Egyptian delegation snubs US Senators amid NGO scandal

Egyptian soldiers stand guard in front of the US National Democratic Institute, an NGO (non-governmental) rights group in downtown Cairo  (AFP Photo / Filippo Monteforte)
An Egyptian military delegation has abruptly canceled meetings with their US counterparts, marking a sharp escalation in US-Egypt tensions. The move may jeopardize US$1.5 billion in aid Egypt is set to receive from US this year.

Nineteen Americans are due to stand trial in Egypt as the country’s military rulers accuse US-backed organizations of funding protests. They are among the 43 accused in this case. A date has yet to be set for the start of the trial.

Egyptian military officials who were scheduled to meet with US Senators John McCain, Joseph Lieberman and Carl Levin on Tuesday were reportedly recalled to Egypt, according to Reuters. This comes following Hillary Clinton’s warning that a crackdown by Egypt's military rulers on US and local pro-democracy groups could put aid for the Arab nation at risk.

Clinton said the US has worked very hard to put in place financial assistance and other support for the economic and political reforms in Egypt. However, under the current circumstances the aid will have to be reviewed.

"Problems that arise from this situation that can impact all the rest of our relationship with Egypt,” she said. The US Secretary of State spoke to the media in Munich, where she met Egyptian Foreign Minister Mohamed Kamel Amr on the sidelines of an international security conference.

Egyptian military government accused 43 employees of non-profit groups of illegally using foreign funds to instigate unrest in the country. If convicted of the charges, they will face from three to seven years behind bars. All 43 have been barred from leaving Egypt.

Among the Americans is Sam LaHood, the head of the Egypt office of the Washington-based International Republican Institute and the son of the US Transportation Secretary. Five Serbs, two Germans and three non-Egyptian Arab nationals were also targeted.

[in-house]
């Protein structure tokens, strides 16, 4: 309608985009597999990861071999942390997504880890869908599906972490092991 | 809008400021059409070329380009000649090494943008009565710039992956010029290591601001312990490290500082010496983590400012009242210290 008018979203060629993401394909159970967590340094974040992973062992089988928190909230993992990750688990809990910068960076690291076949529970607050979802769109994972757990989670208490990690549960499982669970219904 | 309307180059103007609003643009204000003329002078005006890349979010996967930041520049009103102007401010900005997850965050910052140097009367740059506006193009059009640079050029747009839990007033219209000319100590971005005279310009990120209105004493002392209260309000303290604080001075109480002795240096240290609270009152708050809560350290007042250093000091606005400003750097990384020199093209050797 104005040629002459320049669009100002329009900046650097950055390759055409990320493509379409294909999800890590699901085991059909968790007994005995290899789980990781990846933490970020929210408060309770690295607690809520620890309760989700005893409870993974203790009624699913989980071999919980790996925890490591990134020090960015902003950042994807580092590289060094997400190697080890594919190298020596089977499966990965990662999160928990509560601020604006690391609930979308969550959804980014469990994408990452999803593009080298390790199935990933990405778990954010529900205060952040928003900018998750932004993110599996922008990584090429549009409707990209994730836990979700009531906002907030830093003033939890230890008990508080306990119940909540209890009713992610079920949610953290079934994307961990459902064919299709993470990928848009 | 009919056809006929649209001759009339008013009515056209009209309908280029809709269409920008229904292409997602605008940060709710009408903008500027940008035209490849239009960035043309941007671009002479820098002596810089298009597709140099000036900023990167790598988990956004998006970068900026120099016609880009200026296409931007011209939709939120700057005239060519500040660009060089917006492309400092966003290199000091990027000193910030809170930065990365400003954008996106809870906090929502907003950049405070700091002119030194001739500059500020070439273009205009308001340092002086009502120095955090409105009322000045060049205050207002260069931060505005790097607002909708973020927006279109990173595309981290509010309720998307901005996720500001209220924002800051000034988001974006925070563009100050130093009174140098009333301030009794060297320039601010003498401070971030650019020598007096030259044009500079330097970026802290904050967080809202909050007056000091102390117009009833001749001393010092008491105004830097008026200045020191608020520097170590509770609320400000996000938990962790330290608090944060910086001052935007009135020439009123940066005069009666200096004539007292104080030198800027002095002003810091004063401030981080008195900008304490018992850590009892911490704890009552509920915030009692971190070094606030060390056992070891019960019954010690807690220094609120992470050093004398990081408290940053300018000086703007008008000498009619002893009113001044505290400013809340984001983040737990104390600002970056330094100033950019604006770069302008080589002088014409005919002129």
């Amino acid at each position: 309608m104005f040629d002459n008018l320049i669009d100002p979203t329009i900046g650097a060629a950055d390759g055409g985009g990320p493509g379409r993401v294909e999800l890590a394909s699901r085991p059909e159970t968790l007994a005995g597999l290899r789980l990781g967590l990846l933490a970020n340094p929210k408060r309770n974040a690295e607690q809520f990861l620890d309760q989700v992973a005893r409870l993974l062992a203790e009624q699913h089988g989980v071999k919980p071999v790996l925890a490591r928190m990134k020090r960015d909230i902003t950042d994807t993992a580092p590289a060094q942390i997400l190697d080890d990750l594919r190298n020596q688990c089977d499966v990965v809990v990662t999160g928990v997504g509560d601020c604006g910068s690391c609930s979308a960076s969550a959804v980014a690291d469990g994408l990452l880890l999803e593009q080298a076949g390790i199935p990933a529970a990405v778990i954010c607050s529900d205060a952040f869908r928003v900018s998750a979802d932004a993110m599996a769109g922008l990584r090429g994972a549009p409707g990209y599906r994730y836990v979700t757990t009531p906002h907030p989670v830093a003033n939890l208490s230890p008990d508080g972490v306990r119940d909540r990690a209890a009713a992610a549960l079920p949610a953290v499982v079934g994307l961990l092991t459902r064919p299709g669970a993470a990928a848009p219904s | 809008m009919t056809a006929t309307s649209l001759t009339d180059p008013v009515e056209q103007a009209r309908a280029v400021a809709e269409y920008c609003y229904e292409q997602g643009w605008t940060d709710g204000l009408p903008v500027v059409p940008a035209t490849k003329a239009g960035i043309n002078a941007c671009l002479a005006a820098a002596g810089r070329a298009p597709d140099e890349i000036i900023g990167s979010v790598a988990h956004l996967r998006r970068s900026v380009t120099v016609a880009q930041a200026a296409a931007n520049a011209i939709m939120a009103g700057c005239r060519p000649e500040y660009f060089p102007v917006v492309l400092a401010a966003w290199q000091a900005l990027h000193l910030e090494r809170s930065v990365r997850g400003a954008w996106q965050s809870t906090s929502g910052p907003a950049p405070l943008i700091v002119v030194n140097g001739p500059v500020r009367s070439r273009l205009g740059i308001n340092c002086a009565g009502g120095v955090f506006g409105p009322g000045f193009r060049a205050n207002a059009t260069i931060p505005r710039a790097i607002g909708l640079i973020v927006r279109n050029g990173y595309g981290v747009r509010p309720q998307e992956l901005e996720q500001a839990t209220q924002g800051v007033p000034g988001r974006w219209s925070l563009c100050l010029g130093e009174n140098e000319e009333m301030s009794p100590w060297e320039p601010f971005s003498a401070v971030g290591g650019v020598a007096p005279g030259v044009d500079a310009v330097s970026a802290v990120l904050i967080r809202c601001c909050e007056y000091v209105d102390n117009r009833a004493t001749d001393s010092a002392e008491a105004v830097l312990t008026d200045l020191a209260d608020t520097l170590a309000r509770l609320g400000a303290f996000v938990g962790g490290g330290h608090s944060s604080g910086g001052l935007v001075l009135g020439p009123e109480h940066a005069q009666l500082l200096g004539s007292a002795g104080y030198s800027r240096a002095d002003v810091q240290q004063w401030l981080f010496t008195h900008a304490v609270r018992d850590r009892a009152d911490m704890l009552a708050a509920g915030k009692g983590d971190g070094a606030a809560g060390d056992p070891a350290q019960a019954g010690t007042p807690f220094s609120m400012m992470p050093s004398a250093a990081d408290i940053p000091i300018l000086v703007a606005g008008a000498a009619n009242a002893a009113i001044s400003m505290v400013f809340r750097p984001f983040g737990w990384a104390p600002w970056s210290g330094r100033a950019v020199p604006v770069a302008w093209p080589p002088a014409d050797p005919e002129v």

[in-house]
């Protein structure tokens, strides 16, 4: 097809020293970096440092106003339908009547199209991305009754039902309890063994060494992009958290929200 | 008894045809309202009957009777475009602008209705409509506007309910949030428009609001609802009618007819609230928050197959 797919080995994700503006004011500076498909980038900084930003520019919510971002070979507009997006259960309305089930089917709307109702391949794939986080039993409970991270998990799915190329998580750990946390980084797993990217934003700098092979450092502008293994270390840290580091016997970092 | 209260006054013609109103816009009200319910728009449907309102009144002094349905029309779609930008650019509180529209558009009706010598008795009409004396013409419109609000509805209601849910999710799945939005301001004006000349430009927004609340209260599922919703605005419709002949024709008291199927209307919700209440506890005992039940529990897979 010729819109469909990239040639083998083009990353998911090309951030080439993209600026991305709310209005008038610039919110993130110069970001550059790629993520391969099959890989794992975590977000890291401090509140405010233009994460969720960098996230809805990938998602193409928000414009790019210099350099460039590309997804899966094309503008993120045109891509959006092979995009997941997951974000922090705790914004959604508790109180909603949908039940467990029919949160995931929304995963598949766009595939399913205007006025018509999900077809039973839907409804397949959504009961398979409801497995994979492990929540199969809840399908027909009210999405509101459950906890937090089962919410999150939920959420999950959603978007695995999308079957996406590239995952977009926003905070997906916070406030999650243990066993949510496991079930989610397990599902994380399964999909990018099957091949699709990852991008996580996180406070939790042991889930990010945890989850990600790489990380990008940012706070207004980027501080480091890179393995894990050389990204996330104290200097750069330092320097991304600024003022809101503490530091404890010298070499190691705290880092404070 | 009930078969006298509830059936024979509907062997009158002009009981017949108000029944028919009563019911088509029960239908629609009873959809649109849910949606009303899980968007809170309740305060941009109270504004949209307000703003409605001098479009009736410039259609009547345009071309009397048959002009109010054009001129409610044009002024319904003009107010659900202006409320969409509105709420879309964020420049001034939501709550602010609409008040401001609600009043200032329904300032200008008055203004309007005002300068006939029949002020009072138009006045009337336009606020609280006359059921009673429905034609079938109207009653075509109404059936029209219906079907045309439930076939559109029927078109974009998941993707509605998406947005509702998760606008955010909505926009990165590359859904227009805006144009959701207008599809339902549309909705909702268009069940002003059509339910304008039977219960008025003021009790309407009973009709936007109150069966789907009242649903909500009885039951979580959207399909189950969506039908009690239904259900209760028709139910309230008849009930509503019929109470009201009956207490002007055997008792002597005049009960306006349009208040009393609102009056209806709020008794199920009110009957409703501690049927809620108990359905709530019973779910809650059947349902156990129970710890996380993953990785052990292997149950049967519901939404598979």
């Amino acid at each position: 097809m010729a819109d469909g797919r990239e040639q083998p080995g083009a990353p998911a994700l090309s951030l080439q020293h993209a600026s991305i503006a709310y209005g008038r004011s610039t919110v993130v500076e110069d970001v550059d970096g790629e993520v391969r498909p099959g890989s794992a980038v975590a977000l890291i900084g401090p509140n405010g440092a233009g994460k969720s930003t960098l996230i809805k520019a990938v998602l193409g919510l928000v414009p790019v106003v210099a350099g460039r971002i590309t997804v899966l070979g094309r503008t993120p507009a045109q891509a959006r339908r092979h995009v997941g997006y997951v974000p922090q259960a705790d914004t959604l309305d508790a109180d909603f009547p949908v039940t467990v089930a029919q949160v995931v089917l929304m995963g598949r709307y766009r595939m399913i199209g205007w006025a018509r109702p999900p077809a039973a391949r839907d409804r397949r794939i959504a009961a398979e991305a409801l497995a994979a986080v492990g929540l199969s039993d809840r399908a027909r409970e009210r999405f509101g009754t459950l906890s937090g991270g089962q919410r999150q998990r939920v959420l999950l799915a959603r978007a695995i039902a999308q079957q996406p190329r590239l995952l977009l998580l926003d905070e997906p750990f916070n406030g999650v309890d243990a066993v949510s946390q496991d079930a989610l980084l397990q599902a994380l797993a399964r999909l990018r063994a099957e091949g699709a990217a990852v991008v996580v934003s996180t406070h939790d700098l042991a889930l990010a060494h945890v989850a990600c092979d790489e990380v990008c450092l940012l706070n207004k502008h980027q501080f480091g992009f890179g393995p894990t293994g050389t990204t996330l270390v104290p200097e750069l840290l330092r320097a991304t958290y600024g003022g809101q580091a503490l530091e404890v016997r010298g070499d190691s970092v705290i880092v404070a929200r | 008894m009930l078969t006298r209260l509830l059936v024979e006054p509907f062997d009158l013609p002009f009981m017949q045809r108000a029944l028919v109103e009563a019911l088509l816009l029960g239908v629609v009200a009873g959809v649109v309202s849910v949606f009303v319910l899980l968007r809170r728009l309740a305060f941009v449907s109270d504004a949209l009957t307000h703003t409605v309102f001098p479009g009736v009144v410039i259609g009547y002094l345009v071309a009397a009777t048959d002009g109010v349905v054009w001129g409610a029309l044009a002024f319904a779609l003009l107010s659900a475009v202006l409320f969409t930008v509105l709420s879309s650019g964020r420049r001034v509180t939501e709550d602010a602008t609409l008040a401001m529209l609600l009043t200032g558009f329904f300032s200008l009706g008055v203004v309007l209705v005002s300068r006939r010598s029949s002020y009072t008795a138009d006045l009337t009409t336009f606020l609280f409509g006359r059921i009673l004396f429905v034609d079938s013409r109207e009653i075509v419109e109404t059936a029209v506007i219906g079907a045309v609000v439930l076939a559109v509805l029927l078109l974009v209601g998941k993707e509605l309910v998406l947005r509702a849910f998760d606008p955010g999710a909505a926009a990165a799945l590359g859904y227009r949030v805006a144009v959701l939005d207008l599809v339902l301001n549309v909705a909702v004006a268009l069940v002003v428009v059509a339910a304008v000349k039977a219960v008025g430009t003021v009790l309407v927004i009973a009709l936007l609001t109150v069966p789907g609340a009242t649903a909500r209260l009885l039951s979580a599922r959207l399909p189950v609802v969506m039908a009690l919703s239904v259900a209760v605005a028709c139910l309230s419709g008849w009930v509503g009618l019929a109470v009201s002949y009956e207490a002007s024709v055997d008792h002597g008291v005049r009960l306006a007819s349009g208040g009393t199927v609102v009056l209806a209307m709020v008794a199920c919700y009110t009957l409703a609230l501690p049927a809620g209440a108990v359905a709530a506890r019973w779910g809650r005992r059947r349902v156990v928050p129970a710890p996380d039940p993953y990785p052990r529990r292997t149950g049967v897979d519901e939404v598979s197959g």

International Cooperation Minister Faiza Aboul Naga is leading the crackdown. The investigation into the funding issue, she claimed, has uncovered "plots aimed at striking at Egypt's stability."

Hafez Abu-Seada, director of the Egyptian Organization for Human Rights, says military rulers wanted non-profit groups to be involved in charity issues, not human rights or democracy, which they considered "political activity, which is banned in Egypt."

Earlier in October, the continuing violent crackdown by security forces against the protests has left 17 dead and more than 700 injured one month alone. Egypt’s military became increasingly fearful of foreign interference in the country’s internal affairs. Following the clashes, Egypt’s justice minister commissioned two judges to investigate allegations of foreign funding. The minister said that any ‎organization found guilty of the practice would be charged with ‎‎“betraying Egypt by deliberately promoting political strife.”‎ In December police in Cairo raided 17 civil society organizations in a bid to find out exactly who has been funding the protest.

­RT’s Maria Finoshina has gone to Egypt to learn why the NGO scandal has become a sufficient cause for Cairo to spoil relations with a valuable friend, Washington.